Look at that! That’s tiny lilacs in the making. Somehow I already believe that summer is here which is weird because usually I’m very sceptic about summer and it takes me a while to accept that finally has arrived. This year though I’m convinced that summer is already here, vacation is just around the corner and nature just hasn’t fully kept up the speed. Most trees don’t even have leaves yet but I’m sure it’s summer. The trees just haven’t gotten the memo yet.
If you, like me, have problems understanding how long 10,5 meters are, I give you this picture. This is taken before I cut the ends so it’s a little fuzzy. There, in the distance, is Karin, kindly holding the other end. I think the longest lace I’ve made before was 80 cm (if you don’t count 120 cm before I signed up for bobbin lace class, I made lace for one and a half handkerchief when Lyndsey got married. I got the half one, with lace only on two sides. It then disappeared during the reception and no one has seen it since. I hope it wasn’t accidentally thrown in the trash but that someone found it nice and is now enjoying it themselves (and that they have a name or a cat or something that starts with an I because I put that in pink on it)).
This is the pile I got from cutting ends. I think we figured out that I have used 250 meters of yarn in this one lace. That’s not much when it comes to knitting but quite a lot when we are dealing with lace. Now, I while have a welldeserved (bobbin) lace break and concentrate on my (knitting) lace instead.
[with a german accent]
Meine Damen und Herren, Medames et Messieurs, Ladies and Gentlemen, the Fina Ina Blog is proud to present Fräulein The Lace!
Yep, it’s true, the lace is done. All 10,5 meters of it. It happend in bobbin lace class and I feel giddy. The last pin was put there during applause from my friends at class. Then I spent the rest of the evening admiring it.
Willkommen to my post-lace bubble. [german accent] We have no troubles here! Here life is beautiful. The girls are beautiful. Even the orchestra is beautiful!
(See, I told you the orchestra was beautiful!)
It’s impossible to understand how much lace this is. Well, all I really care about though is that it’s done. It’s done!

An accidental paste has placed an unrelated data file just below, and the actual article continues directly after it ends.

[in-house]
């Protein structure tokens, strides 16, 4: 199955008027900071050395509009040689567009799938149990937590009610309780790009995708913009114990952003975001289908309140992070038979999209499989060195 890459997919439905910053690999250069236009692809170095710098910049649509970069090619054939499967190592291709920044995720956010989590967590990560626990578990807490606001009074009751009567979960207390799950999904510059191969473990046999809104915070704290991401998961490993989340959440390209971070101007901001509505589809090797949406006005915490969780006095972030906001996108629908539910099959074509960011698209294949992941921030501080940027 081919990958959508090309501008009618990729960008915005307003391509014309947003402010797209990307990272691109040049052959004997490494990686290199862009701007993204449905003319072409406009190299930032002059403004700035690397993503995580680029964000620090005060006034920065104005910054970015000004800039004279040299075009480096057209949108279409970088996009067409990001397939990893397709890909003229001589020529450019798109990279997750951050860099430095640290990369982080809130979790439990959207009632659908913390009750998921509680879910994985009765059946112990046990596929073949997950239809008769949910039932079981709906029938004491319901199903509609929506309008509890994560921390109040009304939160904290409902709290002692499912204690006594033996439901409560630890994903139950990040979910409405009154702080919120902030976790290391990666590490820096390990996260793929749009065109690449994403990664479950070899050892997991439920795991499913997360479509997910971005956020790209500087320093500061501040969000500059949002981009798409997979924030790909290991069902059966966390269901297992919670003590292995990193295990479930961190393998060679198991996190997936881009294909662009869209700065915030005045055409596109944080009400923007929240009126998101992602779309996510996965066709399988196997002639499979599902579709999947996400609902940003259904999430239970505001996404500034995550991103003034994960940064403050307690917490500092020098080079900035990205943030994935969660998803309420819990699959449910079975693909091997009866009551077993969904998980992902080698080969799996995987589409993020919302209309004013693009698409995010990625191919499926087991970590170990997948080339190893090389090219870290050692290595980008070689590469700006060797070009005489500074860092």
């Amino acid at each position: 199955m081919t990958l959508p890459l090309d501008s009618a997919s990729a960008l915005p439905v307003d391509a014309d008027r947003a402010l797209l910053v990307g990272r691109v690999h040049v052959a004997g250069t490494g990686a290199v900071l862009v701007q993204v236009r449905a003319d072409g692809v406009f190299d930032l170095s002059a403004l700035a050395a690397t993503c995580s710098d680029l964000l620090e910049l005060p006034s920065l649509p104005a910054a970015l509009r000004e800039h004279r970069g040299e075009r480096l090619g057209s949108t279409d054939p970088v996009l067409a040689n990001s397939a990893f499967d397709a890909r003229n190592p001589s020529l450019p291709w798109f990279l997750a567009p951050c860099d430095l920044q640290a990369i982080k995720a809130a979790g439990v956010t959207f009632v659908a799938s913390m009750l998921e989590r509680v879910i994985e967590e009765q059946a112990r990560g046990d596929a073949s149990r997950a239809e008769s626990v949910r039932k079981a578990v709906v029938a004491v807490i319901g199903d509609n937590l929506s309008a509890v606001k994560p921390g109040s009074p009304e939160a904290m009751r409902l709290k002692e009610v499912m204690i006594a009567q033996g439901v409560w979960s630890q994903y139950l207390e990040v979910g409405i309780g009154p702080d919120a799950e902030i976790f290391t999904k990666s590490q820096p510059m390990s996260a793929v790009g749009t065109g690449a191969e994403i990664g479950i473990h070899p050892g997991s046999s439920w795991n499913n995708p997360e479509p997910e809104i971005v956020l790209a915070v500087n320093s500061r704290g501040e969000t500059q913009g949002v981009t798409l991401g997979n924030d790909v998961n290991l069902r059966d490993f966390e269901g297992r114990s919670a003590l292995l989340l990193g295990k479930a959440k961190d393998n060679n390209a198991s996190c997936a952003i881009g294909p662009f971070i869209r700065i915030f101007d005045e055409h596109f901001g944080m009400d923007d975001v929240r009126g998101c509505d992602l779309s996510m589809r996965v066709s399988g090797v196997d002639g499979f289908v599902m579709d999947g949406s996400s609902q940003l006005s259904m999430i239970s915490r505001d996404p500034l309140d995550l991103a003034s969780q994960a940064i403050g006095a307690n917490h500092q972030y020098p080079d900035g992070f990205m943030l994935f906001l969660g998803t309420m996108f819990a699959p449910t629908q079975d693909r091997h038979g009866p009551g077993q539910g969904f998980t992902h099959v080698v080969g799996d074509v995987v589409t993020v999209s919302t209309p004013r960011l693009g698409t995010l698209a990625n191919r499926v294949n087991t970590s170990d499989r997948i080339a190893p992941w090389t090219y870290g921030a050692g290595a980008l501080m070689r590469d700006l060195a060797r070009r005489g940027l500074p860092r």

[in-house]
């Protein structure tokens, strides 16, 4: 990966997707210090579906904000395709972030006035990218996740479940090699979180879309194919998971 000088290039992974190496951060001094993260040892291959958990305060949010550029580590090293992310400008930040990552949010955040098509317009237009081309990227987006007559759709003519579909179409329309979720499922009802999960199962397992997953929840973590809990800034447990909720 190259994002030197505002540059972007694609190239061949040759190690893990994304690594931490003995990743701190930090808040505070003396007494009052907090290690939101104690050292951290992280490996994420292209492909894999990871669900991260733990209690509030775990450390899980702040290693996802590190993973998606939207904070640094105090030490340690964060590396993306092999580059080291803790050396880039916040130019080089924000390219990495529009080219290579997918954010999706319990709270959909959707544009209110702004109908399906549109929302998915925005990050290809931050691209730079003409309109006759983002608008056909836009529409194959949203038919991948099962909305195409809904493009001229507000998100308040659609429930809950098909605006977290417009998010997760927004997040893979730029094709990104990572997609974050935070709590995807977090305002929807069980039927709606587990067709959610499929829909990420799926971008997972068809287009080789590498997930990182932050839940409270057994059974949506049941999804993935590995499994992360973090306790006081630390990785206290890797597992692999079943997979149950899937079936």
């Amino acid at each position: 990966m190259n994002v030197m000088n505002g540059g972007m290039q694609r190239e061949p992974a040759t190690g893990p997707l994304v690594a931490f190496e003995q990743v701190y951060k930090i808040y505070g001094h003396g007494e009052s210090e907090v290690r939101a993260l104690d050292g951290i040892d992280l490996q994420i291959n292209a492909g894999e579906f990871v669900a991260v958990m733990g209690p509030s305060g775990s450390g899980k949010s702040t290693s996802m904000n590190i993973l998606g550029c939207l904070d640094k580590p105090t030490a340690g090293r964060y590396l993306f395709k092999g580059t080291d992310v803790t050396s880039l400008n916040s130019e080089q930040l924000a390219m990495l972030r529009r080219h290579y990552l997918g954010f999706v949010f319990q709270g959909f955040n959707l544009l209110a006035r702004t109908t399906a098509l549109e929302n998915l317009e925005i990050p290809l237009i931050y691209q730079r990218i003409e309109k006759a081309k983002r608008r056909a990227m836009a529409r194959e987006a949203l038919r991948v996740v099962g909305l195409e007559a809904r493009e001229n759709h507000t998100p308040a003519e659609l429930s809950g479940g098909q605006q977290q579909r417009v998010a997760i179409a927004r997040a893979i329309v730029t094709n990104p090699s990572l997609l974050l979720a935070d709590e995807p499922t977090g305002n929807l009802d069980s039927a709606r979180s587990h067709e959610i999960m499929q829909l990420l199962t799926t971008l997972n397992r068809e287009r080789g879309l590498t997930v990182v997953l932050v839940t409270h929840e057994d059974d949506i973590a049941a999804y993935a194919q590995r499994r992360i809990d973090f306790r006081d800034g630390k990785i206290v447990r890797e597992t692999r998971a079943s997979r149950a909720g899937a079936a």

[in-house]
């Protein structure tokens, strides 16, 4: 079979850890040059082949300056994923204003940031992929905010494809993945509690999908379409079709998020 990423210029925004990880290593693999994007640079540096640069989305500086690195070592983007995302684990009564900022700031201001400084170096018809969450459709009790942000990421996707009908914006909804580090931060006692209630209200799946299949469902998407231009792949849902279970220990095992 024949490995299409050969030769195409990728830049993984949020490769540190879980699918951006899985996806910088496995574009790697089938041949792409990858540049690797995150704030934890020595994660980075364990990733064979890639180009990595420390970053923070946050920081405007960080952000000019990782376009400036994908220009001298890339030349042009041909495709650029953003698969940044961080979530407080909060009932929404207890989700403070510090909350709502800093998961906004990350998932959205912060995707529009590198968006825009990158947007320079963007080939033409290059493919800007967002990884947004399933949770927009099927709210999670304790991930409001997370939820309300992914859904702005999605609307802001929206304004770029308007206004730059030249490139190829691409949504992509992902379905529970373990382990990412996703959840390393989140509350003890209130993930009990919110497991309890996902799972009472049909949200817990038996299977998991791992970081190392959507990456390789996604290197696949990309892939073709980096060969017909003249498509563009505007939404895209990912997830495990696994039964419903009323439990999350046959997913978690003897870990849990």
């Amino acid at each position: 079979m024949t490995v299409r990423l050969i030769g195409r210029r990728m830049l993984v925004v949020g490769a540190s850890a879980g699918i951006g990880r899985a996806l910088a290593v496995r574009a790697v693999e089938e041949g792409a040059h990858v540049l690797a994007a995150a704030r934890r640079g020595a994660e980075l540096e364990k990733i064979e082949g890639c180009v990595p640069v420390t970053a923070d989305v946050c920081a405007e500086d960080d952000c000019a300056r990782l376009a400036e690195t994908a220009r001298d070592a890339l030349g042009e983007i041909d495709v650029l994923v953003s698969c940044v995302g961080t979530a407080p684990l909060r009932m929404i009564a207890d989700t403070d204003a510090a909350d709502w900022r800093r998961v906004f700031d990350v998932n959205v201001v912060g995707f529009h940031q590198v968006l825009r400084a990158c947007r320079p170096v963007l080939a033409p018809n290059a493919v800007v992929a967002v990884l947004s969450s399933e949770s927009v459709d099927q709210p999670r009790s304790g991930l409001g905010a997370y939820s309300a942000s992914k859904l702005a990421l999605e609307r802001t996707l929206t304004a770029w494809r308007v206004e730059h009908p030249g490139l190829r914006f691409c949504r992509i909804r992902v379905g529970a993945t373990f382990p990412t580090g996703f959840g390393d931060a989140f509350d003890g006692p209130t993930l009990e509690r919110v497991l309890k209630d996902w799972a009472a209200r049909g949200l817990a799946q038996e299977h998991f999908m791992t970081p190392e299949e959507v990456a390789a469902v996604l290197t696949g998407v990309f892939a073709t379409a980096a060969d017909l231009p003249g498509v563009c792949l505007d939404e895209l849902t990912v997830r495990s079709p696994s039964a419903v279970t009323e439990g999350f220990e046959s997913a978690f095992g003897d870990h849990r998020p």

There is a Swedish children’s movie called “Can you whistle, Johanna?”, set in the 1950’s, that is always shown on Christmas Eve in Sweden. It’s about a young boy, Berra, who, together with his best friend Uffe, starts the search for a grandfather. He finds one at a home for the elderly and together the three of them make all kinds of fun things until one day granddad passes away. Berra is very keen on learning how to whistle and granddad tries to help him. Anyway, in this movie there is a middle-aged cranky man, Mr. Gustavsson, who is way too protective of his garden and the kids are very afraid of him. Mr Gustavsson has a beautiful garden with a great cherry tree (very popular with the kids) among other things and the most precious flower in his garden is a rose. Mr. Gustavsson constantly fusses around this rose, spraying it with water, picks bugs out of it with tweezers and so on. When granddad has his birthday, Uffe and Berra takes him out on all sorts of adventures, they watch TV through the shop windows , something granddad finds very amusing, and barbecue and other things and in the end they climb Mr. Gustavsson’s cherry tree to munch on cherries. All goes well until it’s time to climb down and granddad, who is getting quite old, falls down and Uffe and Berra are terribly afraid as Mr. Gustavsson comes out of his house as he has heard the noise. But granddad knows what to do. He stands up and talks to Mr. Gustavsson about television, something that Mr. Gustavsson has thought of buying, and granddad cautions Mr. Gustavsson about the waves that goes through the air, that the waves will be fatal for Mr. Gustavsson’s rose. To protect the rose, granddad advice Mr. Gustavsson so create a little roof made of tinfoil to put over the rose, which Mr. Gustavsson promptly does the very next day.